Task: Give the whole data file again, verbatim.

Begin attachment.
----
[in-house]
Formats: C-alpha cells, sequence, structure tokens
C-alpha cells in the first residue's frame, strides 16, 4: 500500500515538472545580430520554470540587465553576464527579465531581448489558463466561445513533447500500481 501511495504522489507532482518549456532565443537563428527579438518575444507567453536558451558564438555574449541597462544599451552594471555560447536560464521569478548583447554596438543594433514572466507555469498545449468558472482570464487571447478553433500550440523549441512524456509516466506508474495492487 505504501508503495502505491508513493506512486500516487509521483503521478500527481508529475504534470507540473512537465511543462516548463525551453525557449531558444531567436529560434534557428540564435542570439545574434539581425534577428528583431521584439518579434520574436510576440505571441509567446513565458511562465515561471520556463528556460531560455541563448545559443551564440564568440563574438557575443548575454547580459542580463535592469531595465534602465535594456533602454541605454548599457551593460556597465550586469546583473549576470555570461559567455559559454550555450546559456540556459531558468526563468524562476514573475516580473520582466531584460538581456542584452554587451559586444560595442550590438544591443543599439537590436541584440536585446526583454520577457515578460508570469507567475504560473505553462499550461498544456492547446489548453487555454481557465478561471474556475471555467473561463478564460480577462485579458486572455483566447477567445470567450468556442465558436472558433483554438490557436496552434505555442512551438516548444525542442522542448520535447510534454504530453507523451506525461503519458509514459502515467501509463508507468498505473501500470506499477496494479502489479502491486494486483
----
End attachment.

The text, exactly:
[in-house]
Formats: C-alpha cells, sequence, structure tokens
C-alpha cells in the first residue's frame, strides 16, 4: 500500500515538472545580430520554470540587465553576464527579465531581448489558463466561445513533447500500481 501511495504522489507532482518549456532565443537563428527579438518575444507567453536558451558564438555574449541597462544599451552594471555560447536560464521569478548583447554596438543594433514572466507555469498545449468558472482570464487571447478553433500550440523549441512524456509516466506508474495492487 505504501508503495502505491508513493506512486500516487509521483503521478500527481508529475504534470507540473512537465511543462516548463525551453525557449531558444531567436529560434534557428540564435542570439545574434539581425534577428528583431521584439518579434520574436510576440505571441509567446513565458511562465515561471520556463528556460531560455541563448545559443551564440564568440563574438557575443548575454547580459542580463535592469531595465534602465535594456533602454541605454548599457551593460556597465550586469546583473549576470555570461559567455559559454550555450546559456540556459531558468526563468524562476514573475516580473520582466531584460538581456542584452554587451559586444560595442550590438544591443543599439537590436541584440536585446526583454520577457515578460508570469507567475504560473505553462499550461498544456492547446489548453487555454481557465478561471474556475471555467473561463478564460480577462485579458486572455483566447477567445470567450468556442465558436472558433483554438490557436496552434505555442512551438516548444525542442522542448520535447510534454504530453507523451506525461503519458509514459502515467501509463508507468498505473501500470506499477496494479502489479502491486494486483